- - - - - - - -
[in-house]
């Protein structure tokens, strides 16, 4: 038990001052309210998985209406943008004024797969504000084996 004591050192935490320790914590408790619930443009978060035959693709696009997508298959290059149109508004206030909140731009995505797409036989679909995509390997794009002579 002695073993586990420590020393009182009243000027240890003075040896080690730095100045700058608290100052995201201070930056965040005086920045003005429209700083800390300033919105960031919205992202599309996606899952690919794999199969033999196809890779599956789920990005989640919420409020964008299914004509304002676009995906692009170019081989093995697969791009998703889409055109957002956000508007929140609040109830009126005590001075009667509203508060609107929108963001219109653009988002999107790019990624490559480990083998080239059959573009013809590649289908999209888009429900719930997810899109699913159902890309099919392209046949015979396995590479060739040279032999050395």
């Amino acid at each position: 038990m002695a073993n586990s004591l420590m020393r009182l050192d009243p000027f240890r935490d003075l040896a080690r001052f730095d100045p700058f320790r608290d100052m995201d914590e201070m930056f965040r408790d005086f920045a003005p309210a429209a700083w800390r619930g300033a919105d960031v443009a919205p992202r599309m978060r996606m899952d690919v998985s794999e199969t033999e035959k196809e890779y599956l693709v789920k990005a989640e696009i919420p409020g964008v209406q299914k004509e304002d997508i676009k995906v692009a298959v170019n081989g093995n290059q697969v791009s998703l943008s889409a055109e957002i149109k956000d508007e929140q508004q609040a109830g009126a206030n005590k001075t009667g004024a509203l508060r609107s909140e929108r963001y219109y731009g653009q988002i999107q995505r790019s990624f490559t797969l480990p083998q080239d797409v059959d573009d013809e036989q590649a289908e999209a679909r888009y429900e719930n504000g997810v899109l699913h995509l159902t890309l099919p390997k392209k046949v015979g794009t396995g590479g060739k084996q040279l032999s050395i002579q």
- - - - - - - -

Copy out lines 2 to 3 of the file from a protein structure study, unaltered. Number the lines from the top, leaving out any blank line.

């Protein structure tokens, strides 16, 4: 038990001052309210998985209406943008004024797969504000084996 004591050192935490320790914590408790619930443009978060035959693709696009997508298959290059149109508004206030909140731009995505797409036989679909995509390997794009002579 002695073993586990420590020393009182009243000027240890003075040896080690730095100045700058608290100052995201201070930056965040005086920045003005429209700083800390300033919105960031919205992202599309996606899952690919794999199969033999196809890779599956789920990005989640919420409020964008299914004509304002676009995906692009170019081989093995697969791009998703889409055109957002956000508007929140609040109830009126005590001075009667509203508060609107929108963001219109653009988002999107790019990624490559480990083998080239059959573009013809590649289908999209888009429900719930997810899109699913159902890309099919392209046949015979396995590479060739040279032999050395």
């Amino acid at each position: 038990m002695a073993n586990s004591l420590m020393r009182l050192d009243p000027f240890r935490d003075l040896a080690r001052f730095d100045p700058f320790r608290d100052m995201d914590e201070m930056f965040r408790d005086f920045a003005p309210a429209a700083w800390r619930g300033a919105d960031v443009a919205p992202r599309m978060r996606m899952d690919v998985s794999e199969t033999e035959k196809e890779y599956l693709v789920k990005a989640e696009i919420p409020g964008v209406q299914k004509e304002d997508i676009k995906v692009a298959v170019n081989g093995n290059q697969v791009s998703l943008s889409a055109e957002i149109k956000d508007e929140q508004q609040a109830g009126a206030n005590k001075t009667g004024a509203l508060r609107s909140e929108r963001y219109y731009g653009q988002i999107q995505r790019s990624f490559t797969l480990p083998q080239d797409v059959d573009d013809e036989q590649a289908e999209a679909r888009y429900e719930n504000g997810v899109l699913h995509l159902t890309l099919p390997k392209k046949v015979g794009t396995g590479g060739k084996q040279l032999s050395i002579q």